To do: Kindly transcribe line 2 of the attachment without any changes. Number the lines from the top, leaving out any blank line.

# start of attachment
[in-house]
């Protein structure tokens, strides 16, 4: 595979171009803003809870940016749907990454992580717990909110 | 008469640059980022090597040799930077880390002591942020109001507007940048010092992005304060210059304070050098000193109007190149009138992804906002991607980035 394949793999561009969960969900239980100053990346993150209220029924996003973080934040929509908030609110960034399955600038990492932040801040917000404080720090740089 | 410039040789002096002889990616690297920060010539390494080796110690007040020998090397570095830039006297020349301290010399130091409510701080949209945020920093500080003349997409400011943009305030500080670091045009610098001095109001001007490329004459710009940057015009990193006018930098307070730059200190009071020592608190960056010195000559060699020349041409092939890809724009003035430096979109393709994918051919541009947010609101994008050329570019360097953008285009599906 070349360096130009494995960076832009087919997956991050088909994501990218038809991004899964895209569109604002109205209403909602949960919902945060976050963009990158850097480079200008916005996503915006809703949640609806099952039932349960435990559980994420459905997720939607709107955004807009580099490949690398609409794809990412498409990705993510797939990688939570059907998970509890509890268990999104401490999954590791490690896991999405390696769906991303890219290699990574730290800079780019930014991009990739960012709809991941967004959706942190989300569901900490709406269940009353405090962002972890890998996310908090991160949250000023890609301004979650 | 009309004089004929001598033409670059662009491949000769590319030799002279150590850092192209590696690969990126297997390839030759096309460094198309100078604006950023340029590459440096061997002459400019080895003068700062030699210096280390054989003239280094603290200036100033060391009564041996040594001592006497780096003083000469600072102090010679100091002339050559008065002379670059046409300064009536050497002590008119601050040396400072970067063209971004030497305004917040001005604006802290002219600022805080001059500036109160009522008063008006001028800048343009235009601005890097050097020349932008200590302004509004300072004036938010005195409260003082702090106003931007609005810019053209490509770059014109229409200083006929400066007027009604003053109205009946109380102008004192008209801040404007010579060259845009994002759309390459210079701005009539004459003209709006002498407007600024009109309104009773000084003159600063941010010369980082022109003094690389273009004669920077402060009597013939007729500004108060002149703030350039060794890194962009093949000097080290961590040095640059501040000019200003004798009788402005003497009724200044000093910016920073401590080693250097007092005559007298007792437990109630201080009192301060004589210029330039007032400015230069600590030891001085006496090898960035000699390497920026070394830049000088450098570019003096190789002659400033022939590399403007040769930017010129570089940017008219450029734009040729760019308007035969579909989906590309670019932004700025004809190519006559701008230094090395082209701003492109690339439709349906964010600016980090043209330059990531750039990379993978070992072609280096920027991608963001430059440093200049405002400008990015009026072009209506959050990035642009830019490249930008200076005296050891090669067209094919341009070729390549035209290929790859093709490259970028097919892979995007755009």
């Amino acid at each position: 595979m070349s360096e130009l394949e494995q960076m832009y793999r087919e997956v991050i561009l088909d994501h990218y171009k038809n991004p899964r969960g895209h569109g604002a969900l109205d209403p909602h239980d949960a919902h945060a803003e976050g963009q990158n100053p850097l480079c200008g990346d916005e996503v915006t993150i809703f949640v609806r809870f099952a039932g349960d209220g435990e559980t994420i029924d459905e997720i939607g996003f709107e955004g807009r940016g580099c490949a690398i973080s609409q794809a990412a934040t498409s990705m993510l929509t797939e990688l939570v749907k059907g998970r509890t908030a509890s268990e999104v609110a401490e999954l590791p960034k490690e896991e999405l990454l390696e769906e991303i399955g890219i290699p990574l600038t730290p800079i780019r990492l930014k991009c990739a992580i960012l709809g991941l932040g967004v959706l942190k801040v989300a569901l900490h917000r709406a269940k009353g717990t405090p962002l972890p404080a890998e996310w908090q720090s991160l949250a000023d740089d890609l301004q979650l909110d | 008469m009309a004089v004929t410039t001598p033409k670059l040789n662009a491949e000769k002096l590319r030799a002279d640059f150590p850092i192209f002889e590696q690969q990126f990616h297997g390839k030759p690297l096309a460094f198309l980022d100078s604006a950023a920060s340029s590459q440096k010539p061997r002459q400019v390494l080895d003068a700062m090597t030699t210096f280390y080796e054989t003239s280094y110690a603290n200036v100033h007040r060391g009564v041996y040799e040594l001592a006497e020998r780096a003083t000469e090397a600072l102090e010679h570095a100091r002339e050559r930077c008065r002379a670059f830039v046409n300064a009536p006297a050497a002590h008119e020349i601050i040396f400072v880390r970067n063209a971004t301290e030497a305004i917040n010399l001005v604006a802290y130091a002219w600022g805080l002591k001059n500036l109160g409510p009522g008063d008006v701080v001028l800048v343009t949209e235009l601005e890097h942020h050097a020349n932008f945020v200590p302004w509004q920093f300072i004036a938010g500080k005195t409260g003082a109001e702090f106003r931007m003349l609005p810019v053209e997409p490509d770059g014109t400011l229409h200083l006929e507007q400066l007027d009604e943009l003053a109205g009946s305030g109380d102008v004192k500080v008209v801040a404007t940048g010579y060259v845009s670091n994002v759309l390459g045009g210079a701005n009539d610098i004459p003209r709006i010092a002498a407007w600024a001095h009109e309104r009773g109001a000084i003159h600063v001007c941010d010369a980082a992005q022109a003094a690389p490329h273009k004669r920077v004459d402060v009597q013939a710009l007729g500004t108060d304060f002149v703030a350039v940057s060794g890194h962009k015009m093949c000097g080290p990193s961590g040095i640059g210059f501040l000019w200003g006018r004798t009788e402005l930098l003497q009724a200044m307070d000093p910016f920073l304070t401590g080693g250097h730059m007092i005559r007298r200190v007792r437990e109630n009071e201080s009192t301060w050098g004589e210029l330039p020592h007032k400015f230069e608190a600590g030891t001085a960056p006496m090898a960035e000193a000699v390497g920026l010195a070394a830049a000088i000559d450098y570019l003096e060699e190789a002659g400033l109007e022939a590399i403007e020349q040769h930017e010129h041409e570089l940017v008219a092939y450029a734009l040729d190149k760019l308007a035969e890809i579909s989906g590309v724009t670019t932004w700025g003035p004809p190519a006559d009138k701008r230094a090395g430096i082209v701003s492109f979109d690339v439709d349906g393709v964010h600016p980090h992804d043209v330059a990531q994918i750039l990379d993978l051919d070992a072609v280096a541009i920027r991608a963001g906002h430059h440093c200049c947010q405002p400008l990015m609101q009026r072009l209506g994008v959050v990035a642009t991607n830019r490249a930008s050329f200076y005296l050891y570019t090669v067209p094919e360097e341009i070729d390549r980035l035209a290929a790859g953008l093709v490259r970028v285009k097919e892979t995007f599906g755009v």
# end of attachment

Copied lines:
């Protein structure tokens, strides 16, 4: 595979171009803003809870940016749907990454992580717990909110 | 008469640059980022090597040799930077880390002591942020109001507007940048010092992005304060210059304070050098000193109007190149009138992804906002991607980035 394949793999561009969960969900239980100053990346993150209220029924996003973080934040929509908030609110960034399955600038990492932040801040917000404080720090740089 | 410039040789002096002889990616690297920060010539390494080796110690007040020998090397570095830039006297020349301290010399130091409510701080949209945020920093500080003349997409400011943009305030500080670091045009610098001095109001001007490329004459710009940057015009990193006018930098307070730059200190009071020592608190960056010195000559060699020349041409092939890809724009003035430096979109393709994918051919541009947010609101994008050329570019360097953008285009599906 070349360096130009494995960076832009087919997956991050088909994501990218038809991004899964895209569109604002109205209403909602949960919902945060976050963009990158850097480079200008916005996503915006809703949640609806099952039932349960435990559980994420459905997720939607709107955004807009580099490949690398609409794809990412498409990705993510797939990688939570059907998970509890509890268990999104401490999954590791490690896991999405390696769906991303890219290699990574730290800079780019930014991009990739960012709809991941967004959706942190989300569901900490709406269940009353405090962002972890890998996310908090991160949250000023890609301004979650 | 009309004089004929001598033409670059662009491949000769590319030799002279150590850092192209590696690969990126297997390839030759096309460094198309100078604006950023340029590459440096061997002459400019080895003068700062030699210096280390054989003239280094603290200036100033060391009564041996040594001592006497780096003083000469600072102090010679100091002339050559008065002379670059046409300064009536050497002590008119601050040396400072970067063209971004030497305004917040001005604006802290002219600022805080001059500036109160009522008063008006001028800048343009235009601005890097050097020349932008200590302004509004300072004036938010005195409260003082702090106003931007609005810019053209490509770059014109229409200083006929400066007027009604003053109205009946109380102008004192008209801040404007010579060259845009994002759309390459210079701005009539004459003209709006002498407007600024009109309104009773000084003159600063941010010369980082022109003094690389273009004669920077402060009597013939007729500004108060002149703030350039060794890194962009093949000097080290961590040095640059501040000019200003004798009788402005003497009724200044000093910016920073401590080693250097007092005559007298007792437990109630201080009192301060004589210029330039007032400015230069600590030891001085006496090898960035000699390497920026070394830049000088450098570019003096190789002659400033022939590399403007040769930017010129570089940017008219450029734009040729760019308007035969579909989906590309670019932004700025004809190519006559701008230094090395082209701003492109690339439709349906964010600016980090043209330059990531750039990379993978070992072609280096920027991608963001430059440093200049405002400008990015009026072009209506959050990035642009830019490249930008200076005296050891090669067209094919341009070729390549035209290929790859093709490259970028097919892979995007755009």